2) Scientific hypotheses are generative; they have a function to produce new knowledge. Since, on the one hand, a cognitive foundation in a previous step, they, on the other hand, have a set (or sets) of logic and epistemological consistent consequences. Thus, a hypothesis is particularly important as it is the foundation of a "field" broader theory. In this respect, we have primary hypotheses (those who are "on top" of theories) and auxiliary. In the construction of macro and microeconomics, the primary hypotheses are those which state the preponderance (not absolutization) of collectivist or individual perspective.
The probability of a hypothesis refers to the degree of trust that is present and that after the event began to be tested. Plausibility (as opposed to probability, which is an objective measure) is a subjective measure of confidence. One hypothesis is more probable, since allowing more precise predictions to be made from it. A zero probability means a null precision. A null plausibility (degree of certainty of the potential of discovery) implies a null certainty. Potential for discovery is the measure of subjective certainty of the hypothesis, so that the more certainty is high, the potential is smaller. There is therefore an inverse relation between plausibility and potential for discovery.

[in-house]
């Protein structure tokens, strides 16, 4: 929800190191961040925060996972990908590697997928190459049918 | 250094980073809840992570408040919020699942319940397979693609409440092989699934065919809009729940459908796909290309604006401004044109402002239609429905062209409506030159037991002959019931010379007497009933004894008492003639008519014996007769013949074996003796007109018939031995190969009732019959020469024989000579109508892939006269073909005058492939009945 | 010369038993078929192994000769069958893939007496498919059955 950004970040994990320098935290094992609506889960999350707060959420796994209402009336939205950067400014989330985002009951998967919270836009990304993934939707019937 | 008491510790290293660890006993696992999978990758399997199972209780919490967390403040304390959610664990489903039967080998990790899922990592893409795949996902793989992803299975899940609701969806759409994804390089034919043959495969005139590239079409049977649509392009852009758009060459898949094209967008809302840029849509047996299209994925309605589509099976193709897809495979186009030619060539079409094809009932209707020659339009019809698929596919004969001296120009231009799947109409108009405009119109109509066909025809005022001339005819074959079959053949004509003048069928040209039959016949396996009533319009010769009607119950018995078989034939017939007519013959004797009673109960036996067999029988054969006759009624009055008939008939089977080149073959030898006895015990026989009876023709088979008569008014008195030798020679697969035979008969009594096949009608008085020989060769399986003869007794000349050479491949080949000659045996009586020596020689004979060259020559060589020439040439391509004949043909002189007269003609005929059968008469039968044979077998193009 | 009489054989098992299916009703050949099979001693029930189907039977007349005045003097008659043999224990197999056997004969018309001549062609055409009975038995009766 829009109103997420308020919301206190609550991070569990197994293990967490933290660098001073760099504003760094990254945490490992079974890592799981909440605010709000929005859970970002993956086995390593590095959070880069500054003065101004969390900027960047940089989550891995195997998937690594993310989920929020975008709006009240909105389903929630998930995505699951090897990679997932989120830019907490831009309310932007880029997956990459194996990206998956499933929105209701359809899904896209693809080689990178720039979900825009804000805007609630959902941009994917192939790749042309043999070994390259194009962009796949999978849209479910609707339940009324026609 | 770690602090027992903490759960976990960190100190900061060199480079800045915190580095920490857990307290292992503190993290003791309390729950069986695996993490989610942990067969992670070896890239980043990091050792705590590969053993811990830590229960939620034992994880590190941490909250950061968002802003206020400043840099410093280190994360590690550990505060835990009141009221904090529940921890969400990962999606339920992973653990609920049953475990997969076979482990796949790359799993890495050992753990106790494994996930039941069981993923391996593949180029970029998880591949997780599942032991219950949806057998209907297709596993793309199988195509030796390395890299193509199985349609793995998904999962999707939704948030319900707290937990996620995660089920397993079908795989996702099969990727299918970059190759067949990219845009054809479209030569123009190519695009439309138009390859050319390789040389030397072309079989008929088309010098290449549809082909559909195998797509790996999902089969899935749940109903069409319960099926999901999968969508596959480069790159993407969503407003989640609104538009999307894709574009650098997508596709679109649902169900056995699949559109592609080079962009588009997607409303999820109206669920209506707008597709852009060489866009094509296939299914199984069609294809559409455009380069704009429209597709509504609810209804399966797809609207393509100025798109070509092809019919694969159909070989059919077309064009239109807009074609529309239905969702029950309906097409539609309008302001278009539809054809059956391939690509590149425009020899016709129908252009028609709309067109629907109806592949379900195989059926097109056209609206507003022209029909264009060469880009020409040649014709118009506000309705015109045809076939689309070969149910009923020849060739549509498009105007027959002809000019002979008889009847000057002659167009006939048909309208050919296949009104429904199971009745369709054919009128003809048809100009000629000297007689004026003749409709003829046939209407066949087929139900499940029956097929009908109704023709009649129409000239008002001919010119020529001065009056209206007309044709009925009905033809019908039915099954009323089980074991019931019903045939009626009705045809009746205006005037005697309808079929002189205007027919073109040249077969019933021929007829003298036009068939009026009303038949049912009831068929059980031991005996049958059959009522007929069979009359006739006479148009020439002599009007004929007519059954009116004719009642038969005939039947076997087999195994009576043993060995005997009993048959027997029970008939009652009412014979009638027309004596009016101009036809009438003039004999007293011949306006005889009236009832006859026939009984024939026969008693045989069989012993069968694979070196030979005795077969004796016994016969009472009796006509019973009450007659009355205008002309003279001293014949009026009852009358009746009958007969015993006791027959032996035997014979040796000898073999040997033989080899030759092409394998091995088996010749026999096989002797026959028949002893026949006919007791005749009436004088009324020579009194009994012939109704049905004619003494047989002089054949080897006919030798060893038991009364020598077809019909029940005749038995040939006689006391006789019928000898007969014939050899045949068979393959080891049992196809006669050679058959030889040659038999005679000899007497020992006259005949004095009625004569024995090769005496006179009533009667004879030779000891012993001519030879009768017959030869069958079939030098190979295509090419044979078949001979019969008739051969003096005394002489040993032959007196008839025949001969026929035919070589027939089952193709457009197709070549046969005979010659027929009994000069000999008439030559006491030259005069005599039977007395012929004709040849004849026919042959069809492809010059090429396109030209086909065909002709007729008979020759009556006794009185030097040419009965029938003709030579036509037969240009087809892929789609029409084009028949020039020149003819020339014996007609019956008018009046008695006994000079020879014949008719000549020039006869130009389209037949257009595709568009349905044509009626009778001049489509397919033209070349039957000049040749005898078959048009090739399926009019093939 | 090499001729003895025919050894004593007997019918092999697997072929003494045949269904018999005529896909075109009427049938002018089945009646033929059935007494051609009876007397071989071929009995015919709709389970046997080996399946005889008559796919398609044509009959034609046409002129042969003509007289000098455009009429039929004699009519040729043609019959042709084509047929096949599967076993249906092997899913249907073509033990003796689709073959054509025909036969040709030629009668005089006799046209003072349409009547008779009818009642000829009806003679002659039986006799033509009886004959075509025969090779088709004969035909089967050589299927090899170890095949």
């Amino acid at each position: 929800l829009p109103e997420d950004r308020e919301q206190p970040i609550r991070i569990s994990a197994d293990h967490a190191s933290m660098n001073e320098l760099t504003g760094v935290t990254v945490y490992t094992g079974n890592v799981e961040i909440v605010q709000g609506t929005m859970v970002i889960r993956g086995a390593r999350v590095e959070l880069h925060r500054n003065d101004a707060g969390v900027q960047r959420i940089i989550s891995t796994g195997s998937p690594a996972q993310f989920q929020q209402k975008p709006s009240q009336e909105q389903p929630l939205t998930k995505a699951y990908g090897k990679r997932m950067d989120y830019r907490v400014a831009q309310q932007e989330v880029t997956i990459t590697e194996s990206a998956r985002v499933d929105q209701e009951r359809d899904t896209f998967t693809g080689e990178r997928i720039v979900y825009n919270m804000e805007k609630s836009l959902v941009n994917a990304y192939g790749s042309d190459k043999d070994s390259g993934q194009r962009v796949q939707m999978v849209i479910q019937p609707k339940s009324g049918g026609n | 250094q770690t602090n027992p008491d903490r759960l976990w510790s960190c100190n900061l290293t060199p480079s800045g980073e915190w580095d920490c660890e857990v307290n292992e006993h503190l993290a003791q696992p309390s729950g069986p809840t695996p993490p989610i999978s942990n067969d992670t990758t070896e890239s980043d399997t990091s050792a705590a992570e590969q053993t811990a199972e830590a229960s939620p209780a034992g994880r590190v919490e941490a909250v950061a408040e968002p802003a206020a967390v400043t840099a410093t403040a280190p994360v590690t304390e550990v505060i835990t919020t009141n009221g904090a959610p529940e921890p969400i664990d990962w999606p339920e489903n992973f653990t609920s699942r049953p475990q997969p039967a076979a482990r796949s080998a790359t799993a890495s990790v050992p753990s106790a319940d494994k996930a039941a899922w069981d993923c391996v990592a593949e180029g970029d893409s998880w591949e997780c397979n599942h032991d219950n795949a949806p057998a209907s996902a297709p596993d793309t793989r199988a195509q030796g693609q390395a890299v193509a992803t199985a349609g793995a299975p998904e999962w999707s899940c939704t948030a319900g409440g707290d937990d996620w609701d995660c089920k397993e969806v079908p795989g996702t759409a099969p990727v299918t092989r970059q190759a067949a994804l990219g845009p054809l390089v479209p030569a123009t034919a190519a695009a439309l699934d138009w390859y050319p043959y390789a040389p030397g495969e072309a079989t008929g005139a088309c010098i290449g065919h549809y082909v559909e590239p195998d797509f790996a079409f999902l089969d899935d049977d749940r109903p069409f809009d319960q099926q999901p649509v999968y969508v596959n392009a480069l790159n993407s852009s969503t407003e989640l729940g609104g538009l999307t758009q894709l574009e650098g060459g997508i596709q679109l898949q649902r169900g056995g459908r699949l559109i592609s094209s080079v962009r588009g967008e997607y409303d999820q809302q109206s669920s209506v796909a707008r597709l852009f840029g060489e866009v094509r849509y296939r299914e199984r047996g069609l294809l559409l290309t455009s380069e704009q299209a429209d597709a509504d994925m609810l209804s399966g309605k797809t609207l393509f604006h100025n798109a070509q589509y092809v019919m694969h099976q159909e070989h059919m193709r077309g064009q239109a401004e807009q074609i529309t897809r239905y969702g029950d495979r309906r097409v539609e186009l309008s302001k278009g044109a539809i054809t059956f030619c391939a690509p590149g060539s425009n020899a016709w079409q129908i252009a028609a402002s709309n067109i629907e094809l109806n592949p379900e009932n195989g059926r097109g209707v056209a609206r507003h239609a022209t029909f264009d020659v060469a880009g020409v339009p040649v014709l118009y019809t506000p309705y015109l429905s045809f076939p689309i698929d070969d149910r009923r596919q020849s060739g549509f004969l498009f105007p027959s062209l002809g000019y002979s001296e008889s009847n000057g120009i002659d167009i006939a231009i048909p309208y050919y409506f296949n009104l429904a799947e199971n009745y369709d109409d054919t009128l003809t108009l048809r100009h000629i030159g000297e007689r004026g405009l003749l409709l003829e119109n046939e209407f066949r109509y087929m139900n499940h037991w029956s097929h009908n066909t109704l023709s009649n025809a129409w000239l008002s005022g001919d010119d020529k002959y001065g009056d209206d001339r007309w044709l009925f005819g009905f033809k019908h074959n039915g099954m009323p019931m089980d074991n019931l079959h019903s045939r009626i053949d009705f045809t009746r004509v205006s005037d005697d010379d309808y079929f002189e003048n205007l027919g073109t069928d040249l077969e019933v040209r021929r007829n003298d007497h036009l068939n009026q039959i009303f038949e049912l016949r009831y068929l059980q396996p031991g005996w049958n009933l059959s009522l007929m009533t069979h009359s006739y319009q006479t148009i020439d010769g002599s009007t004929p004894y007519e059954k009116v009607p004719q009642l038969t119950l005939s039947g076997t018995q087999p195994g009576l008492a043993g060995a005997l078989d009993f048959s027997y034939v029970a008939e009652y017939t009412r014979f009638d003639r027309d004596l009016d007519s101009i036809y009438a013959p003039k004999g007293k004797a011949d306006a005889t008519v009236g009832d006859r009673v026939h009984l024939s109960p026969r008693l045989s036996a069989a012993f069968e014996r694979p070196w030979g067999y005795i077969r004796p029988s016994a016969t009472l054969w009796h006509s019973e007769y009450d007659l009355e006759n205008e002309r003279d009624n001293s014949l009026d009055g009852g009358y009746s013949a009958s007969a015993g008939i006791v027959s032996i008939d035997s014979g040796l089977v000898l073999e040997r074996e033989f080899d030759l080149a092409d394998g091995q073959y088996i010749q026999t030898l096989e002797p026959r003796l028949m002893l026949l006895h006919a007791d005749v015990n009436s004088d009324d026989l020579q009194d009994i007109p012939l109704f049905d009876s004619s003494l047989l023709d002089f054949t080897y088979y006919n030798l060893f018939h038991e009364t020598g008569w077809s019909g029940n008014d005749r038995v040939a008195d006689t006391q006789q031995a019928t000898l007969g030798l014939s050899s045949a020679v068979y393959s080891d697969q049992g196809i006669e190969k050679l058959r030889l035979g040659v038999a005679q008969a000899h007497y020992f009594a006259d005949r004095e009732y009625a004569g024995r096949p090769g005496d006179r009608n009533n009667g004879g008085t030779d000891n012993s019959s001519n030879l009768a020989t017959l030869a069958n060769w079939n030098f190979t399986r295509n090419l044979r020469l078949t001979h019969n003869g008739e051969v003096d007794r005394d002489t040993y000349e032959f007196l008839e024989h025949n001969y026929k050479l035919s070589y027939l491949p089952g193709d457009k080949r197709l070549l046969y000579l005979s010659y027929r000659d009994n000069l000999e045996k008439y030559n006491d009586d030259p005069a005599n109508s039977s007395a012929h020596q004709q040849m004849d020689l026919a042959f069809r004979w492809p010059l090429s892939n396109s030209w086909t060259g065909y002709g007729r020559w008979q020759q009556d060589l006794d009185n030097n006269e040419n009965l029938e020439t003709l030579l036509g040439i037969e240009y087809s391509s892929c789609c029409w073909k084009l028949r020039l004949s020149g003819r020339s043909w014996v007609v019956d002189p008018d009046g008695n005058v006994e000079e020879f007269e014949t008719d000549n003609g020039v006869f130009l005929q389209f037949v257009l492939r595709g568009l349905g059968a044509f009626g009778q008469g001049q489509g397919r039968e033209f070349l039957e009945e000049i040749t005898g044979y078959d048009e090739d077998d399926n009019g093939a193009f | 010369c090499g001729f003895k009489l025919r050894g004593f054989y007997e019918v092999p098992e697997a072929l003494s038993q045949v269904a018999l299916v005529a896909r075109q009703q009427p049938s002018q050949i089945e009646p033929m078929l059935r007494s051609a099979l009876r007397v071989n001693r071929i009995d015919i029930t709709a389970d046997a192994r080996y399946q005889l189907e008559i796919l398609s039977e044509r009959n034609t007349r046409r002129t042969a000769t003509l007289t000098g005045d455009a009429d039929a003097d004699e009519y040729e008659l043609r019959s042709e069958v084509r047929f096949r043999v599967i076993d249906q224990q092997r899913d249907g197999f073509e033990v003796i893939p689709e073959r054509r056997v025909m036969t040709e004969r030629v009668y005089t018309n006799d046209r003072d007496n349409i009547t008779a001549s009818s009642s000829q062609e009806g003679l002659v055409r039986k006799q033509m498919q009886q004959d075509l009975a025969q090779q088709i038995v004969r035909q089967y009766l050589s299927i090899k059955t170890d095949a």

The hypothesis of Say Jean-Baptist (1767-1832), known as "Say's Law" (1863) requires that "products are exchanged for other products;" hence the impossibility of overproduction crisis (a thesis of great theoretical and practical value).
Say's hypothesis "shows that money market is always in balance because, regardless of price, people offering goods only to use money received from other goods of 'immediate need.'" Say's hypothesis has many consequences on economy.